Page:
Pastillas Are A Milky Sweet Treat You Should Know From The Philippines

A pastilla can mean different things to different food cultures. In Morocco or Algeria, pastilla is a savory pie made with a filo pastry while to the Spanish, pastillas can be medicines, microchips, chocolate bars, and more, depending on the context where the word is used. But to those with ties to the Philippines, pastillas de leche are milky candies wrapped in Japanese tissue paper or "papel de hapon."

Like its name might suggest, pastillas de leche isn't exactly native to the country. Food historian Felice Prudente Sta. Maria tells Serious Eats the country's beloved dessert likely made the leap across the Pacific Ocean by way of the Manila Spanish galleon trade, which took place between 1565 to 1815. After all, sweetened milk prepared in different ways can be found across South America, and this includes Mexico's cajeta, Chile and Equador's manjar, and Brazil's brigadeiro.

Candy isn't the only food item that made the journey from the Americas to Asia. Aside from pastillas de leche, the galleon trade also brought ingredients that are now considered essentials to Philippine cuisine, including corn, avocadoes, pineapple, tomatoes, and chayote, per Meryenda.

Galleon traders introduced pastillas de leche to the Philippines

The idea of turning milk into something solid didn't likely exist in the Philippines until the Spanish came — as evidenced by the fact that the word "cheese" does not exist in any of the country's local dialects. Because of this, it is believed that pastillas de leche, which involve turning native water buffalo or carabao milk into a candy by heating the milk before adding sugar didn't happen until after that time too. Food historian Sta. Maria thinks that pastillas de leche likely didn't come to be until around the late 19th century, and that the candy was made in the style that Filipinos themselves preferred. "...they [the candies] were nativized, interpreted in the way Filipinos preferred them. Philippine pastillas come in local flavors: carabao milk with a hint of Dayap citrus, mango, tamarind, ubi yam, etc," she stated to Serious Eats.

But even as inspiration for pastillas de leche may have come from Spanish colonizers, its actual origins can be traced back to the carabao farmers of San Miguel town, in the province of Bulacan, which is located north of Manila. And while carabao milk continues to be the ingredient of choice today, it can be more difficult to source, which is how the more widely available cow's milk is now being used to make this traditional sweet. 

Types of pastillas and how the sweet is made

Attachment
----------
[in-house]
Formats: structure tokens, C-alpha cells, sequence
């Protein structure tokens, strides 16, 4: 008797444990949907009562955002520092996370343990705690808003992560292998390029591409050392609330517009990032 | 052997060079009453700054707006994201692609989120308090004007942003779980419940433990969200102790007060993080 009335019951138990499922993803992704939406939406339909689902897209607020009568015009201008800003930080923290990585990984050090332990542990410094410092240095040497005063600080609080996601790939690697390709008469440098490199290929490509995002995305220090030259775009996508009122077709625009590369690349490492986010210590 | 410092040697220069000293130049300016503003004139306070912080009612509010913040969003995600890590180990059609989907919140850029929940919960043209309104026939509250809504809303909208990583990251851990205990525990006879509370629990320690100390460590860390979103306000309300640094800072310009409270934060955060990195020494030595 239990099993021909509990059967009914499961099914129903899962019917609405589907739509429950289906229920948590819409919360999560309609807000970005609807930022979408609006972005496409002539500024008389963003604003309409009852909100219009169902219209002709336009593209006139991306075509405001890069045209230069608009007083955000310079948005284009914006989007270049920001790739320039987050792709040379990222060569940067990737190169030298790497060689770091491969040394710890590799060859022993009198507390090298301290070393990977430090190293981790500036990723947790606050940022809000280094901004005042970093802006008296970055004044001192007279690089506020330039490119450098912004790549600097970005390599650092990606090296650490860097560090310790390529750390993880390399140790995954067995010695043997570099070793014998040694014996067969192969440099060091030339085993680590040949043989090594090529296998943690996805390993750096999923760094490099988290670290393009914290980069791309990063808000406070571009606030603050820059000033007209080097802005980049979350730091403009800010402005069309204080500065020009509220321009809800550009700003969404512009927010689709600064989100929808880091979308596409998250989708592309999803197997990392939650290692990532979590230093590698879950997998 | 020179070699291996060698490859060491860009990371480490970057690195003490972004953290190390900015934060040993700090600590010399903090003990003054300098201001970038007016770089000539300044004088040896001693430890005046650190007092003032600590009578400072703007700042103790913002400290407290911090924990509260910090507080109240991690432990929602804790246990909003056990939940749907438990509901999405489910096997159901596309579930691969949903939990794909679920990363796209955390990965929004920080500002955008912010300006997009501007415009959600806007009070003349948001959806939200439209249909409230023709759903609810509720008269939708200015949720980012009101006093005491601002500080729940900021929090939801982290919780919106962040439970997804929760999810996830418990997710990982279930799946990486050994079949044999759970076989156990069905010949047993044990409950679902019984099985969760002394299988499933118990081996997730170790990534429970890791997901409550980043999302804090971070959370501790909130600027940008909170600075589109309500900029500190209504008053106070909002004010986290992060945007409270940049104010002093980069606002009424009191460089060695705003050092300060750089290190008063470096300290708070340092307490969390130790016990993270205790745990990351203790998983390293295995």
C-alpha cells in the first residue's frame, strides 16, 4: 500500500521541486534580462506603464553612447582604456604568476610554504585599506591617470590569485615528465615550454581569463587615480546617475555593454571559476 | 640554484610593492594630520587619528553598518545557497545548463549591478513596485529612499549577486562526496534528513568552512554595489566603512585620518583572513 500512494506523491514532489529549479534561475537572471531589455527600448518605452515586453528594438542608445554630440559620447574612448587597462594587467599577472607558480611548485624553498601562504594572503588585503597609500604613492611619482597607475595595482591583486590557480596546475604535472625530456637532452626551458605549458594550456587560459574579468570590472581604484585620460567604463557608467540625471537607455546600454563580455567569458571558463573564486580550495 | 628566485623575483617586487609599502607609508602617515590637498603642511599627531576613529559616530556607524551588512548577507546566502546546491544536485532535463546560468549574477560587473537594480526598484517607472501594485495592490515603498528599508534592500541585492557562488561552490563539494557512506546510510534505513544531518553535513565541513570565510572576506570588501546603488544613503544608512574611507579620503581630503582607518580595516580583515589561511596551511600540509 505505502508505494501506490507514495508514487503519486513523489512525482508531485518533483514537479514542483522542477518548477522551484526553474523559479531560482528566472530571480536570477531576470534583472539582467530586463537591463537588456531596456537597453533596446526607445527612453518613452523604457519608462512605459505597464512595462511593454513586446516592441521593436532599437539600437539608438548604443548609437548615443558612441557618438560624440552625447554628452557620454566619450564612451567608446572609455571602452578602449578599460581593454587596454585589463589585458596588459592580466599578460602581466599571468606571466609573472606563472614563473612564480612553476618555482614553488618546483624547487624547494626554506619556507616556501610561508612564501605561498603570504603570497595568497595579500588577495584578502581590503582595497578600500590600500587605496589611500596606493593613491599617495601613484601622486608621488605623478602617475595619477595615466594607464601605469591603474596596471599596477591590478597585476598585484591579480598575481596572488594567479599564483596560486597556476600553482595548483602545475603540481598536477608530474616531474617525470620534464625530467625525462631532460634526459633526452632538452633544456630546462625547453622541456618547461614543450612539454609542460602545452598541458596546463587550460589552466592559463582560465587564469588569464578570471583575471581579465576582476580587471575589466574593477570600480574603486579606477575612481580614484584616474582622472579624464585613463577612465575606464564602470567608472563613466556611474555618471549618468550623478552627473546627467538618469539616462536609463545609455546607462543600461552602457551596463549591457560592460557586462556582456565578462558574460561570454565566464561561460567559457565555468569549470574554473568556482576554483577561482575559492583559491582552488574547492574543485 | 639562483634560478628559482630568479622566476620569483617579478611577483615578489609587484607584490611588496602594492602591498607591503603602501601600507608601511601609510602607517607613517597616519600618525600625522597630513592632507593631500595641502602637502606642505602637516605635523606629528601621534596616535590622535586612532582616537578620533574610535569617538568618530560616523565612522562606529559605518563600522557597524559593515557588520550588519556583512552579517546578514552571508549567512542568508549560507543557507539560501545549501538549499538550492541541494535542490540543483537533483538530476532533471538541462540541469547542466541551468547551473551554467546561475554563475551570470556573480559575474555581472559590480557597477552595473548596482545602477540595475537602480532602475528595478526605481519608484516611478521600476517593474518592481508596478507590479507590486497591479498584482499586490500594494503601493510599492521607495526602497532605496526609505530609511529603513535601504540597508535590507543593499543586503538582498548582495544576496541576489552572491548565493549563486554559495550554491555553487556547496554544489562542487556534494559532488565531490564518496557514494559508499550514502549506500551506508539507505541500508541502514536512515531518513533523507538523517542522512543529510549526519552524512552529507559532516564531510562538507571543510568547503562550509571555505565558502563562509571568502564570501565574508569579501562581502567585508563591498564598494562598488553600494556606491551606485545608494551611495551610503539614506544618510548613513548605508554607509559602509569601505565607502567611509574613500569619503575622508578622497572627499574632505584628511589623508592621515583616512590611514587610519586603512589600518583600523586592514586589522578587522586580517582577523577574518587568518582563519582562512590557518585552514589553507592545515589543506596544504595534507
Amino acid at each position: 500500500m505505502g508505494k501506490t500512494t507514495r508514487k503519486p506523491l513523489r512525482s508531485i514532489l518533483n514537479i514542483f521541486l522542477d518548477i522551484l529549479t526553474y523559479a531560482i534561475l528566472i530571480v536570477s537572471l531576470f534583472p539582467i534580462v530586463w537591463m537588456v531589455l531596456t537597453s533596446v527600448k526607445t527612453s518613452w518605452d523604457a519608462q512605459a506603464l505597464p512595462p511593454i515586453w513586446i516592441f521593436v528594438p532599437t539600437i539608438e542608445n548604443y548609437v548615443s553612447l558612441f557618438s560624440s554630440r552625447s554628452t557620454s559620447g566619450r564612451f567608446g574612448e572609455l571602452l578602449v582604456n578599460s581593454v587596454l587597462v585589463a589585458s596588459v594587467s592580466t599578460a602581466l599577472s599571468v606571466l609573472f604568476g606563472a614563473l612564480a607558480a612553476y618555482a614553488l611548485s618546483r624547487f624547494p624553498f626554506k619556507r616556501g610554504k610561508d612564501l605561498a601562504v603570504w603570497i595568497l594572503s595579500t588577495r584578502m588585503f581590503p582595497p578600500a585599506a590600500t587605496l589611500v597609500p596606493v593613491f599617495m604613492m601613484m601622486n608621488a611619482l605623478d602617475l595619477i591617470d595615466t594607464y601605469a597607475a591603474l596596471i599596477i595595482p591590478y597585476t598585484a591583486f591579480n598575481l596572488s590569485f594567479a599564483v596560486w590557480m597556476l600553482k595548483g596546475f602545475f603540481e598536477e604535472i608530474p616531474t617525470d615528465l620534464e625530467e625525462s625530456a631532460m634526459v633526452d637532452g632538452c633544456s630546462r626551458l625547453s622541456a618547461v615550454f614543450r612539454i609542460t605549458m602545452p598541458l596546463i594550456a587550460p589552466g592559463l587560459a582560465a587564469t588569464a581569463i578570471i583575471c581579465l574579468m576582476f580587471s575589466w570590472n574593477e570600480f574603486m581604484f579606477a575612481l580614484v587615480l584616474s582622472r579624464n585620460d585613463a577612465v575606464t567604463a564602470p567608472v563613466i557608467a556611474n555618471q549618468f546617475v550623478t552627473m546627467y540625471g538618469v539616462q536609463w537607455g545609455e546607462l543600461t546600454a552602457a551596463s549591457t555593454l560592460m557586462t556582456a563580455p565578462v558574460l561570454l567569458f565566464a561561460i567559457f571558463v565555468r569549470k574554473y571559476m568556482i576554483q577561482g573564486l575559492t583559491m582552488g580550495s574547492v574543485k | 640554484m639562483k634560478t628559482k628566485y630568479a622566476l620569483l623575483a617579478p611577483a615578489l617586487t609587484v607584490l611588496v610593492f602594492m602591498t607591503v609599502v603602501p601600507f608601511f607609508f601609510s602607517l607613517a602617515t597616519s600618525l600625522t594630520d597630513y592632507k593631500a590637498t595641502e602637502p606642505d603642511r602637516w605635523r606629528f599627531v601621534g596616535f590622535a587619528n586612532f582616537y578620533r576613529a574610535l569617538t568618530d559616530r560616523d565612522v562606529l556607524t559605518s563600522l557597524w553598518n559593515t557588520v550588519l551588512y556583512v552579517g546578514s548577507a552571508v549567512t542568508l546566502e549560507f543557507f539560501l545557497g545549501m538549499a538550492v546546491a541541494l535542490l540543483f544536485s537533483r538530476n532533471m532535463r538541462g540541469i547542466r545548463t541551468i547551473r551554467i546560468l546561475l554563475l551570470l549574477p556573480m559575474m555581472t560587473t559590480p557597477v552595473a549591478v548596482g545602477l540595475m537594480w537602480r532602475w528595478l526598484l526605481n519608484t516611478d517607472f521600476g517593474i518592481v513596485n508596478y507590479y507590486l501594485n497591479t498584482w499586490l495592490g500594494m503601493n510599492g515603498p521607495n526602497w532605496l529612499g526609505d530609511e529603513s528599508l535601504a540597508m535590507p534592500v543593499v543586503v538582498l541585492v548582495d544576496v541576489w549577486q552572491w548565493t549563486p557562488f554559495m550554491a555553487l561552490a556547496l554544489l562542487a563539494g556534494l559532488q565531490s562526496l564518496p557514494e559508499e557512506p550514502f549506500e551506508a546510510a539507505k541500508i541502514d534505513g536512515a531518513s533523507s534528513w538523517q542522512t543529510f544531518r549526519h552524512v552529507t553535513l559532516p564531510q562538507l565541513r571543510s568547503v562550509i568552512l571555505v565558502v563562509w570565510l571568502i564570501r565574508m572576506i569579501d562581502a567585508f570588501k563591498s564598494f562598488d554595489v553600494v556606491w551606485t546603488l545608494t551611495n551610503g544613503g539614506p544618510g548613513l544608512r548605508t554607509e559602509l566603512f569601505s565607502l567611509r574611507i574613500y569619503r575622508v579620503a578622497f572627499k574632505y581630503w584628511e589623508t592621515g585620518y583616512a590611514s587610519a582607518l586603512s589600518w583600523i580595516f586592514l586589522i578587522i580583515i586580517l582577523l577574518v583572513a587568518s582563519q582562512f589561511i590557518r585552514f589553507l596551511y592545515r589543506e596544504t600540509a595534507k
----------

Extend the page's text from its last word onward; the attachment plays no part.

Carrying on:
Like many Filipino treats today, pastillas de leche has evolved so that Yummy lists at least five different types of pastillas de leche today. There is soft pastillas de leche, which can look like misshapen milky pillows dusted with sugar; hard pastillas, which are made with a mix of condensed and powdered milk; filled pastillas, which have the milk candy dressed up with different flavors; toasted pastillas, which sees the candy's sugar exterior caramelized after time spent in an oven; and "liquid" pastillas, sold in jars and can be used as a spread, much like dulce de leche.

And while there is plenty of creativity involved in making commercial pastillas de leche today, the traditional candy is still best made with carabao milk because the result has a richer taste. But if you can do away with the idea of making pastillas de leche with carabao milk, the candy isn't too difficult to make. Foxy Folksy shares one recipe for soft pastillas, which requires just four ingredients: Fresh milk, powdered milk, caster sugar, and butter, brought to a boil over medium-high heat until the liquid is reduced and becomes a thick paste. You could consider the addition of citrus zest, which cuts the potentially rich flavor of this decadent sweet with a bright burst of flavor.

How pastillas makers elevate the candy

But the experience of eating traditional pastillas doesn't just mean enjoying their milky sweet flavors. For candy makers in San Miguel, it's also about admiring the pabalat — the intricately-designed wrappers that are themselves considered to be works of art, per Artes de las Filipinas.

Pabalat, or borlas de pastillas, take the already brightly colored tissue paper wrappers and embellish that with an intricate paper cutting. Popular designs incorporate cultural symbols that link back to the country — including the native nipa hut, but they can also be more personalized images if the candies are to be given away at important events. The paper cuttings are often done by elderly artisans, who draw out their designs on the paper before using a small pair of scissors to execute their design. It can take only 15 minutes for a skilled artist to create a set of five pastillas wrappers.

Pastillas de leche remains popular across the Philippines today, and while its intricate pabalat is equally appreciated, few are willing to spend the time to learn the craft. So while the traditional candy endures and evolves, its fantastic wrappers could well become a thing of the past.